A Family Farm in the Midst of Suburbia

Is it neat, or is it slightly odd that in this Los Angeles community -- it's called Pasadena -- a suburban mix of nice restaurants and well-tended front lawns, there is a home wedged in with the other houses where the entire front yard is edible?

It's true. At 631 Cypress Avenue, there is not one thing that cannot be eaten. Nothing. Kale, chives, pepper, pinapple, guava, Swiss chard, even edible flowers along the side of the house, and into the back yard.

It is Jules Dervaes' fifth of an acre. His little family farm, in the midst of American suburbia, his way of breaking free without really going anywhere.

"We eat rich, I'm telling you," said Dervaes. "And the way we live, it just seems like something you would dream of."

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The "we" he speaks of are his kids, who grew up on the farm. Three out of four of them have stayed on into their 20's and 30's, and they don't have other jobs either because what they don't eat, they sell.

Neighbors: 'What's Up With Your Dad?'

Not that it was easy for them when they were little, and their dad, to save money, stopped watering the front lawn and started preparing to plant crops there.

"We had a rough go in the neighborhood," said Dervaes, chuckling. "My children had issues with other children wanting to know, what's up with your dad?"

He is able to laugh now partly because his property became quite beautiful, but also perhaps because of the independence it gives him.

"The world has become more dependent on supermarkets, on corporations, on the gasoline station, on government, and we're just trying to do it ourselves," said Dervaes. "We're trying to make ends meet -- we're trying to put food on our table just like pioneers did in the old-fashioned west not so long ago."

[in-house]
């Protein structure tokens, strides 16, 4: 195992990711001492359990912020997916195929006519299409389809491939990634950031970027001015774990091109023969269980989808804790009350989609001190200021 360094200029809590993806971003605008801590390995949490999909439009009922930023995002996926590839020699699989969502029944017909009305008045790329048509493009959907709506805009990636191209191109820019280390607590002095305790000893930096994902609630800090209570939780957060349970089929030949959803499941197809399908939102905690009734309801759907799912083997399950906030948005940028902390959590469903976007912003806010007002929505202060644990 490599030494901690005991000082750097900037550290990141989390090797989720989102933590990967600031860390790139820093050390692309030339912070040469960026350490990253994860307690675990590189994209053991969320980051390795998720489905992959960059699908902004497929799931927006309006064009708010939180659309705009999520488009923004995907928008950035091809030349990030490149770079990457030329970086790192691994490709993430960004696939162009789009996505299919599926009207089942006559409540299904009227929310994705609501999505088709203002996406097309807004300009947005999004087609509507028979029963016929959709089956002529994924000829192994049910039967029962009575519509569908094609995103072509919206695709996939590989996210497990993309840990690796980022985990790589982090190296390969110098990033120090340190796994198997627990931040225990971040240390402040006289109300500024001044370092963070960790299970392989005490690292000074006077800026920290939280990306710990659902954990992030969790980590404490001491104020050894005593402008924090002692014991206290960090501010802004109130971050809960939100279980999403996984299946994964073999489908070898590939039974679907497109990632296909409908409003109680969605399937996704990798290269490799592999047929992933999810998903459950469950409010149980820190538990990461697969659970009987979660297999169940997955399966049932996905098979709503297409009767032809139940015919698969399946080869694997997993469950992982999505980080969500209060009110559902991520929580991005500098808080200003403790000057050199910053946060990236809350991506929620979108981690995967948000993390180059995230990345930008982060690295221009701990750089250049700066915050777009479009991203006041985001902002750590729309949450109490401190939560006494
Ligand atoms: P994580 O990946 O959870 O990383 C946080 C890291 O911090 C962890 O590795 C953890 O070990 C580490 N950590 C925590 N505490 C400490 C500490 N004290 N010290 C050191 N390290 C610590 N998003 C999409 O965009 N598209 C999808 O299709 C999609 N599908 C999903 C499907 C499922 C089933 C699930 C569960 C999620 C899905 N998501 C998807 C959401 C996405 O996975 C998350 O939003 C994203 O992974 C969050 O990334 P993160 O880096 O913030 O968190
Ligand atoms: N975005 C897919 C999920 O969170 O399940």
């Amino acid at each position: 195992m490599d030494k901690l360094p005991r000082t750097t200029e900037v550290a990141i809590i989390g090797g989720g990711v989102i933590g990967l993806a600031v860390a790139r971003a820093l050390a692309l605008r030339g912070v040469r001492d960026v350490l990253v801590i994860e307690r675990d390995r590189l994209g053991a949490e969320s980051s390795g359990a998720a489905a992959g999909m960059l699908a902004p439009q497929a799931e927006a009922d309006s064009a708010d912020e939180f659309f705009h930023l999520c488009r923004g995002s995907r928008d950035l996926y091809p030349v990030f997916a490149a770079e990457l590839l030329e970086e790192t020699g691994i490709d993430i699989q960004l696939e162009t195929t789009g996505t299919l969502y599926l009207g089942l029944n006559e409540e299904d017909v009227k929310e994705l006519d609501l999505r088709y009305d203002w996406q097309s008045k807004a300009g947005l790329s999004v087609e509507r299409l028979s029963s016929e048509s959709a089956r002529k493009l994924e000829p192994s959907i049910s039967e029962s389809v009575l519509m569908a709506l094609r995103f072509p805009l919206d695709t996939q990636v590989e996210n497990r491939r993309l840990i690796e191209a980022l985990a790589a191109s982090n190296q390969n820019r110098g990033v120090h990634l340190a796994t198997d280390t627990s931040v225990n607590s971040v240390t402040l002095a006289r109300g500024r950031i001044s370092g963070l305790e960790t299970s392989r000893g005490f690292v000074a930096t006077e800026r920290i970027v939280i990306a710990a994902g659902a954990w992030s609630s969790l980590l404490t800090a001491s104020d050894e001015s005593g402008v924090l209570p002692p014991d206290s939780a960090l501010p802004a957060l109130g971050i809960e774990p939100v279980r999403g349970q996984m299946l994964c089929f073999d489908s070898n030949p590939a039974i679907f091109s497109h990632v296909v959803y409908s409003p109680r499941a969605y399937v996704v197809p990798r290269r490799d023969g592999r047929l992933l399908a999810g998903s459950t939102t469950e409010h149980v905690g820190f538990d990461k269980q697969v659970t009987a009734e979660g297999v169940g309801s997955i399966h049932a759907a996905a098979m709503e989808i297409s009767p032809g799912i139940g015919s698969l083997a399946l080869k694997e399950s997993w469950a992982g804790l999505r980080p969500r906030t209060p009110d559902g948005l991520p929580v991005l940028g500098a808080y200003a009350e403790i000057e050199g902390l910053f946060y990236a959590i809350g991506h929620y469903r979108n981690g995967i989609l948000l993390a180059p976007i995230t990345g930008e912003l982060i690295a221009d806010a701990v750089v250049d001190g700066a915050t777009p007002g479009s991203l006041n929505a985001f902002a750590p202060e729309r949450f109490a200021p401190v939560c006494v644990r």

Dervaes isn't an anarchist. And he doesn't hate money. What he hates is working 9 to 5 for someone else and being a slave to paying bills.

"Growing your own food is recession-proof," said Dervaes. "You don't have to worry about the prices. When you depend on other people, you become powerless. You get a pink slip. Now what do you do? You know, where are you going to get a job? You get high gas prices and you can't afford it, what do you do now? So we figured this was the answer, just to see how much we could do ourselves."

It's something he aspired to most of his life, as a beekeeper in New Zealand, a small-scale farmer in Florida, and always something of a free spirit seeking independence.

Second-hand Clothes, 'Inherited' Furniture

But food is only one small part of it. Practically anything that the typical Americans spends money on, Dervaes and his kids figure out a way to either, make borrow, or buy cheaply.

For their clothes, "we go to the stores like the thrift stores that we can," said Dervaes. "We like second-hand goods. They're well-made and we can make good use of them."

Most of the furniture in the house was inherited, so to speak. Some was lifted from various curbsides before the garbage truck got there.

Then there's the question of heat and light. For that, the Dervaes' have solar panels on the roof and outdoor showers where the water's warmed by direct sunlight.

"The water goes into irrigating the fig tree and the banana and all the flowers around here," said Dervaes. "It doesn't ever go into the sewer." And in the kitchen, which has no electrical appliances except for the refrigerator, there's even a hand-cranked blender

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